How Colorado's Outdoor Venues Are Reimagining Live Music
Colorado is famous for outdoor summer festivals and world class venues, so when tours were canceled due to the coronavirus pandemic, it meant a quiet summer instead of the usual musical feast. As restrictions in the state have been slowly lifting, limits on large gatherings have made reopening challenging. The world-famous Red Rocks Amphitheater, where dates for some concerts are booked years in advance, had its standard capacity of nearly 10,000 reduced to 175, making large scale shows impossible. Levitt Pavilion in Denver was also recently forced to cancel its season; it typically offers 50 free concerts annually with local, regional, national and international acts, as well as ticketed events from nationally touring acts.
But some venues have found creative ways to keep the music alive during the drought. Planet Bluegrass, producer of the annual Telluride Bluegrass Festival in June, held a livestreamed event from its ranch near Boulder, Colo. The site is typically home to its two other summer festivals, Rockygrass and the Rocky Mountain Folks Festival, and the event helped ease the souls of festivarians who were mourning what's become an annual summer solstice celebration. A few invited guests were able to watch the Colorado favorite Yonder Mountain String Band play live and socially-distanced.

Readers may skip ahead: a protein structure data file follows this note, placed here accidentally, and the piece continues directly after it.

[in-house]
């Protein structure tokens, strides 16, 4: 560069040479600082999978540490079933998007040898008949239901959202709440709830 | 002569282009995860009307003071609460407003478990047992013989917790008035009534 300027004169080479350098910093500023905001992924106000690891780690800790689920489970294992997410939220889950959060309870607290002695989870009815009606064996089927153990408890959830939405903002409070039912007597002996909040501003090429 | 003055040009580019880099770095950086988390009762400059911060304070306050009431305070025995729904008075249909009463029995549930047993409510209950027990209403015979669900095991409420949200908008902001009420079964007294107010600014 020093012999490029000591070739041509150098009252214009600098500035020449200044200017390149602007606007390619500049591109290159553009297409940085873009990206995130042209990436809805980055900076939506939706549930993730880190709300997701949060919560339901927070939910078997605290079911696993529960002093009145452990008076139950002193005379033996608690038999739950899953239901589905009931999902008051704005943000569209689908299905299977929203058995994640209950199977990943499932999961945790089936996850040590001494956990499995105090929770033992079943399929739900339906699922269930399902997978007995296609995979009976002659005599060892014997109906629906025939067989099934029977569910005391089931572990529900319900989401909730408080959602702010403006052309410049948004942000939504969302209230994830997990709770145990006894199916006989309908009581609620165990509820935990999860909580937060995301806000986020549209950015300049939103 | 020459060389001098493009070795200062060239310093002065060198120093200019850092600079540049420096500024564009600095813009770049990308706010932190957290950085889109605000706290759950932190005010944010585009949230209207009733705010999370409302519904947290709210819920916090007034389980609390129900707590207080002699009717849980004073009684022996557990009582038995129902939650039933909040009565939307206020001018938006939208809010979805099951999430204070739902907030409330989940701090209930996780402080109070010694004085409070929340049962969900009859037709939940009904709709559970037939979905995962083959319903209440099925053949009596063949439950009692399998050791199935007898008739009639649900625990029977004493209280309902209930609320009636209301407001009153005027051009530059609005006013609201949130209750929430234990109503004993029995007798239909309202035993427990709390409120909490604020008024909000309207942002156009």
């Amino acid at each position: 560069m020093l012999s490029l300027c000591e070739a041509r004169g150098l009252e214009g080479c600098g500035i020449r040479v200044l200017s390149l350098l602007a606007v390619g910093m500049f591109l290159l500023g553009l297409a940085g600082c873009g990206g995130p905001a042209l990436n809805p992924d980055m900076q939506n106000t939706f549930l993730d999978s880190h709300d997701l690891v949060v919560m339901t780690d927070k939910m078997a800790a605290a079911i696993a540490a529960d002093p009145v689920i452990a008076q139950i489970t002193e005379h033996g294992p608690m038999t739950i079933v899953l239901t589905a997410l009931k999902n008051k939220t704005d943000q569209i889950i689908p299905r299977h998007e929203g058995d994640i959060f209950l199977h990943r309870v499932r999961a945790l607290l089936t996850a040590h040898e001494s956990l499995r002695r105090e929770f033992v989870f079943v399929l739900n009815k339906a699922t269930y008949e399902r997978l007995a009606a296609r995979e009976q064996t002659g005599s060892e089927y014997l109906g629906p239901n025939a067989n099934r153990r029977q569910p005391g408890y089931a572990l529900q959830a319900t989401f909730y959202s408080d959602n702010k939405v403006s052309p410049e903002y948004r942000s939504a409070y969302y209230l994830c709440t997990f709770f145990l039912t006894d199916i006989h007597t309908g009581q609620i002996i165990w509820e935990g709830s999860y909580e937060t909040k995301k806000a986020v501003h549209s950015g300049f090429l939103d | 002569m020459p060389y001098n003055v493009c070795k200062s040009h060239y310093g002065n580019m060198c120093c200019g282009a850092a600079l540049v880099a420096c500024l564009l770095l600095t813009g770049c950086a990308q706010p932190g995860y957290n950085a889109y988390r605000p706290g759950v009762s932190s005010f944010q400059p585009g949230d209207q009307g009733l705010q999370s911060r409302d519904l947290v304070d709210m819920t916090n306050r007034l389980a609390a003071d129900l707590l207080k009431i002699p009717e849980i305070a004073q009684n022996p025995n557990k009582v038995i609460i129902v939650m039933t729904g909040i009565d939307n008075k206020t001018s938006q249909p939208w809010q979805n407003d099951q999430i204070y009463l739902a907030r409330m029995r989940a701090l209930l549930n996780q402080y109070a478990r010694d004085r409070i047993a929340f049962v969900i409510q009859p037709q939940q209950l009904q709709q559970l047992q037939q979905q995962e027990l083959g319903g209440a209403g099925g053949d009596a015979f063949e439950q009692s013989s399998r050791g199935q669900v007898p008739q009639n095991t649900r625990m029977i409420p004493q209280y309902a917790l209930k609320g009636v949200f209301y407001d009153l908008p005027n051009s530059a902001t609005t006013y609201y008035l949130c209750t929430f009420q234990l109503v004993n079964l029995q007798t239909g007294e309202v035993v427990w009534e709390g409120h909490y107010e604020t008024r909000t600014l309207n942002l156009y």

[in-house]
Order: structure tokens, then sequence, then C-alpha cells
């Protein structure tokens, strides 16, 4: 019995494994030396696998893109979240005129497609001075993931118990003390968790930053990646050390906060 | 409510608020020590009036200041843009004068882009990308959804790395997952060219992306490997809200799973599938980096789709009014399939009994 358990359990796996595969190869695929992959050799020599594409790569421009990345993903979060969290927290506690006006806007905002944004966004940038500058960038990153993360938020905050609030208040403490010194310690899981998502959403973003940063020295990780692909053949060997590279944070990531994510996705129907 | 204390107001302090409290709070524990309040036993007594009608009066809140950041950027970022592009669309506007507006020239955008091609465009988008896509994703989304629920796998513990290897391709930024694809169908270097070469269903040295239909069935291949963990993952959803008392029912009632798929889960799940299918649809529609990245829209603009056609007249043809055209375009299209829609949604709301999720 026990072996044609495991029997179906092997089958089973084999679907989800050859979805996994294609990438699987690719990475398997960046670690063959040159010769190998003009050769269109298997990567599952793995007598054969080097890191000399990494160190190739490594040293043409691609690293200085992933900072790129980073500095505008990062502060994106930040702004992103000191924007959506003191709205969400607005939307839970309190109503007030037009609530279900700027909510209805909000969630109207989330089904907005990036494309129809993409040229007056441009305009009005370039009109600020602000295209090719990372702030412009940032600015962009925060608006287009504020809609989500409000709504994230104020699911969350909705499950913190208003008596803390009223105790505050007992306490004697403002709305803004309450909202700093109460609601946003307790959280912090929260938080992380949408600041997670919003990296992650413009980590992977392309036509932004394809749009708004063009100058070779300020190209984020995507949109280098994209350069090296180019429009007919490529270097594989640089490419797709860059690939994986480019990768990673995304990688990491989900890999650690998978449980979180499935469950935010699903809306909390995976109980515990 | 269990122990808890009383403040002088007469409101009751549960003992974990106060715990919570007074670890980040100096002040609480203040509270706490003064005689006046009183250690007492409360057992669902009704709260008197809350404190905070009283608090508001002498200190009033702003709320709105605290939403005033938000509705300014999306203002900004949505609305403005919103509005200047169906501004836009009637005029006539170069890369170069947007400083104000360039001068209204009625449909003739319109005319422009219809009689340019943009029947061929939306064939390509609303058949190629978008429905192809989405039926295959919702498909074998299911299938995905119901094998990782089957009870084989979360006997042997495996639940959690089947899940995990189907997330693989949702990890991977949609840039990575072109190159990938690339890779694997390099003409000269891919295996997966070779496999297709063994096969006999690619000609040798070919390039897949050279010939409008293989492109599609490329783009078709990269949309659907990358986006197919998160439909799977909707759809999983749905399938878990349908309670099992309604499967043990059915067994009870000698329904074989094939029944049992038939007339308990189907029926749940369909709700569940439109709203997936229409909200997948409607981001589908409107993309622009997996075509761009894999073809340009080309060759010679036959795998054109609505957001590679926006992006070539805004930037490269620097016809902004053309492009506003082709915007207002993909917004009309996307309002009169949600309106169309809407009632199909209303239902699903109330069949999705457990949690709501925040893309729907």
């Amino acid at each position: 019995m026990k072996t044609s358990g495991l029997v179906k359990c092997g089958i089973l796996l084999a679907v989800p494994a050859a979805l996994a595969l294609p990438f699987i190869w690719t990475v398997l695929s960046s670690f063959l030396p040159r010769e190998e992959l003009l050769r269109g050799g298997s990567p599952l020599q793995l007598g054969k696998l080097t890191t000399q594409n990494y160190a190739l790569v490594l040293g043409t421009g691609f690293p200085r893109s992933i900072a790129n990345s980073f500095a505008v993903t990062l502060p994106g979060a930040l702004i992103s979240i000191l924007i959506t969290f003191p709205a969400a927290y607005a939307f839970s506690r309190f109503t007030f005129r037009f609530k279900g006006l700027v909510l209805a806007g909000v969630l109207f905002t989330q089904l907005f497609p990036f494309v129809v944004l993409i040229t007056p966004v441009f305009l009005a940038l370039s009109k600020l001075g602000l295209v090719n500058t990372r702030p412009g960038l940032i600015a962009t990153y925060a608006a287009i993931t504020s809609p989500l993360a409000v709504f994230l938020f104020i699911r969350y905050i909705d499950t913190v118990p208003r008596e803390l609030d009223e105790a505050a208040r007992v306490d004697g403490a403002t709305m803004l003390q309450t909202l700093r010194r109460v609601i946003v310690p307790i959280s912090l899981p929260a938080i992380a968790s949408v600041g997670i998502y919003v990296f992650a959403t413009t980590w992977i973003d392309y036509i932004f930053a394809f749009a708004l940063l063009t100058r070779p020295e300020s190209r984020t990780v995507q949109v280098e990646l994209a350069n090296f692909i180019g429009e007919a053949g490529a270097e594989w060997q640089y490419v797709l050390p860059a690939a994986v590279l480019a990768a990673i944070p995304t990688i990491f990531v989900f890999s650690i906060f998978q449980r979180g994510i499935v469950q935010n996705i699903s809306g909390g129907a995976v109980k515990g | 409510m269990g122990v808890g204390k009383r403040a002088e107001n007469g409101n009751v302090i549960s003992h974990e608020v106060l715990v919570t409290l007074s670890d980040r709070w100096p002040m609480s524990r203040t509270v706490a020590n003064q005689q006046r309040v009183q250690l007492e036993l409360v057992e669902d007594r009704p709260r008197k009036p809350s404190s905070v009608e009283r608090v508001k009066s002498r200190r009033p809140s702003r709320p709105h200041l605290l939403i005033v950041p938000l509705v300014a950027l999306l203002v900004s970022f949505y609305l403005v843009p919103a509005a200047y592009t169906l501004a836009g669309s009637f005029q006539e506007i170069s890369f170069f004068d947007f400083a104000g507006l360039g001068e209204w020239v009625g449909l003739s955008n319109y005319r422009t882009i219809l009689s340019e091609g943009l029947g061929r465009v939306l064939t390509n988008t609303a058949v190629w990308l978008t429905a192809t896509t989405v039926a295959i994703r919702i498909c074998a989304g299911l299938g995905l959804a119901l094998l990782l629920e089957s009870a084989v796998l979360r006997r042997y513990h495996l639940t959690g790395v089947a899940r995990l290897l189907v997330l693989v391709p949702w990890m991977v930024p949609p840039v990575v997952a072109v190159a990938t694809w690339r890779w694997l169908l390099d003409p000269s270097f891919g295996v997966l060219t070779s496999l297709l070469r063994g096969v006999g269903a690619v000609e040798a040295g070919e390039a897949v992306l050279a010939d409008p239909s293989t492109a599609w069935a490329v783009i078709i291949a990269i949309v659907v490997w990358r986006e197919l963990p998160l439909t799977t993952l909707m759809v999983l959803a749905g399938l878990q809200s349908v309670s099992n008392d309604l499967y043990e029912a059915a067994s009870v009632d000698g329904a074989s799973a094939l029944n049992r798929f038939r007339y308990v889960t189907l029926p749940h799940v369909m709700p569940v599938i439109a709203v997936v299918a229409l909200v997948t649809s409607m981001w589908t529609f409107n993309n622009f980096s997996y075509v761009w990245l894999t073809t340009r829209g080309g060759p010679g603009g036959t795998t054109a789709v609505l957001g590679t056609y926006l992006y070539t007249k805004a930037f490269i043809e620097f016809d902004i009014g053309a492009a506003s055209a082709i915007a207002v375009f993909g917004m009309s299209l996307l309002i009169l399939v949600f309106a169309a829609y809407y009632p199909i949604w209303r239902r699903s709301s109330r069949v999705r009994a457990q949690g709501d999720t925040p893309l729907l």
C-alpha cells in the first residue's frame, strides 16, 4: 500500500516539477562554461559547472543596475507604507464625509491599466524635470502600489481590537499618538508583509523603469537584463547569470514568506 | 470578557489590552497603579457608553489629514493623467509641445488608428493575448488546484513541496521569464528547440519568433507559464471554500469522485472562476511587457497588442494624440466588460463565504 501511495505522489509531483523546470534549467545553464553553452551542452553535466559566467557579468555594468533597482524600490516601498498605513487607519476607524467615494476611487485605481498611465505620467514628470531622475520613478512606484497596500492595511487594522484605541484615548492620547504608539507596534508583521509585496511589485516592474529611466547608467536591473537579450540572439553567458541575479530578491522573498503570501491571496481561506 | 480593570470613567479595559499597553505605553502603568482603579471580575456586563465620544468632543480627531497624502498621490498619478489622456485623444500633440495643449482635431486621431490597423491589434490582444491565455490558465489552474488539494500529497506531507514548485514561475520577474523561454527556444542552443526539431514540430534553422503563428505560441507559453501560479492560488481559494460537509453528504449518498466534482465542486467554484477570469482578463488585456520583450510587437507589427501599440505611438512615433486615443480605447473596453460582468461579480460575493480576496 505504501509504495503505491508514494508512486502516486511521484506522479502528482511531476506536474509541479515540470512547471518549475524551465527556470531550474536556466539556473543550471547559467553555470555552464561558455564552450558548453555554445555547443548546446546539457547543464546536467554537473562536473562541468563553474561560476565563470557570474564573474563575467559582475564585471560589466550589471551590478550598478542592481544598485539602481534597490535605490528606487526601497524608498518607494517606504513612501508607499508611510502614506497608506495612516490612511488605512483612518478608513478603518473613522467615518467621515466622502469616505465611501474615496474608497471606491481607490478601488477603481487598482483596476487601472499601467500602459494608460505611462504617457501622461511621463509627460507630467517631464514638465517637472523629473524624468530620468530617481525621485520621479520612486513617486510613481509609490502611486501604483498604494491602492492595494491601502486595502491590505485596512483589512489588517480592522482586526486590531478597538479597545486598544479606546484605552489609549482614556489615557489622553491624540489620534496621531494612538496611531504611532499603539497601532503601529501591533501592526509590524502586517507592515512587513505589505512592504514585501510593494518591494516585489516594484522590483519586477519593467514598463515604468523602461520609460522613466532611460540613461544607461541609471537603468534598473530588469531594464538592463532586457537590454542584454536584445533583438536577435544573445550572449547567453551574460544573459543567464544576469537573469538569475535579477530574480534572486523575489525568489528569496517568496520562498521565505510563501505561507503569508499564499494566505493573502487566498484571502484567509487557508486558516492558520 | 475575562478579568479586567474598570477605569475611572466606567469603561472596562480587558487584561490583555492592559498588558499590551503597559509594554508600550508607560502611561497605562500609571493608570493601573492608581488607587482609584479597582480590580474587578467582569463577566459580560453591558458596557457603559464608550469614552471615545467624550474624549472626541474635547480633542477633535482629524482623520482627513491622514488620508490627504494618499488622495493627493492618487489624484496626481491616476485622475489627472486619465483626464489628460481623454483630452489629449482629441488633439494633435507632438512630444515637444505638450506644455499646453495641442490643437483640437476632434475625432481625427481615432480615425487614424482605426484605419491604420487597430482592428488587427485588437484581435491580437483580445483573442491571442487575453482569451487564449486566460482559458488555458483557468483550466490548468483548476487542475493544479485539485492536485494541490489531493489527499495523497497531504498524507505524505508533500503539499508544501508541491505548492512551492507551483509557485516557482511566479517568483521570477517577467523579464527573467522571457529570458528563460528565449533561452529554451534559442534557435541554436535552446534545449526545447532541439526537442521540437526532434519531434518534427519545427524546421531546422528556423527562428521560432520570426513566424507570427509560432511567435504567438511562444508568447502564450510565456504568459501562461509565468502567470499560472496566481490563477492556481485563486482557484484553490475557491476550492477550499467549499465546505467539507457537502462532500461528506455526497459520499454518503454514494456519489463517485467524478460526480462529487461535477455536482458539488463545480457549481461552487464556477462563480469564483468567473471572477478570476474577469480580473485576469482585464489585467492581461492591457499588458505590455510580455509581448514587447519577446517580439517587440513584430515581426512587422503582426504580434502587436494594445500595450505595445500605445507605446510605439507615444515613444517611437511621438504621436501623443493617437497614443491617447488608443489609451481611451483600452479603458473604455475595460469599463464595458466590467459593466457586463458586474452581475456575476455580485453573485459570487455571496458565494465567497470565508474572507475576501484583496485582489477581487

The historic Mishawaka Amphitheater is a restaurant and indoor-outdoor music venue located along the Poudre River northwest of Fort Collins, Colo. The Mish was able to transition from its typical summer of large national and regional acts by downsizing from its standard capacity of 750 to a table-based setting for about 150. Tickets to shows by Colorado acts, many of whom had national summer tour plans canceled, are sold by the table (with seating from 2-8 people), with no individual tickets available. Food and drinks are brought by servers and safety precautions are enforced, allowing the Mish to keep the music alive in the canyon. The venue has also launched an initiative called Virtual Bandswap, in partnership with The Colorado Sound, to help some of those emerging bands gain exposure outside of their home markets. This clip from Colorado hip-hop band The Reminders is one example.
Mishawaka owner Dani Grant is part of the leadership team for Reopen Every Venue Safely (REVS), a partnership between Music Policy Forum and Sound Music Cities. REVS is a national campaign led by 11 pilot cities to connect venues with government and health officials to find a safe path to bringing music back and keeping local venues alive, as she explains below.
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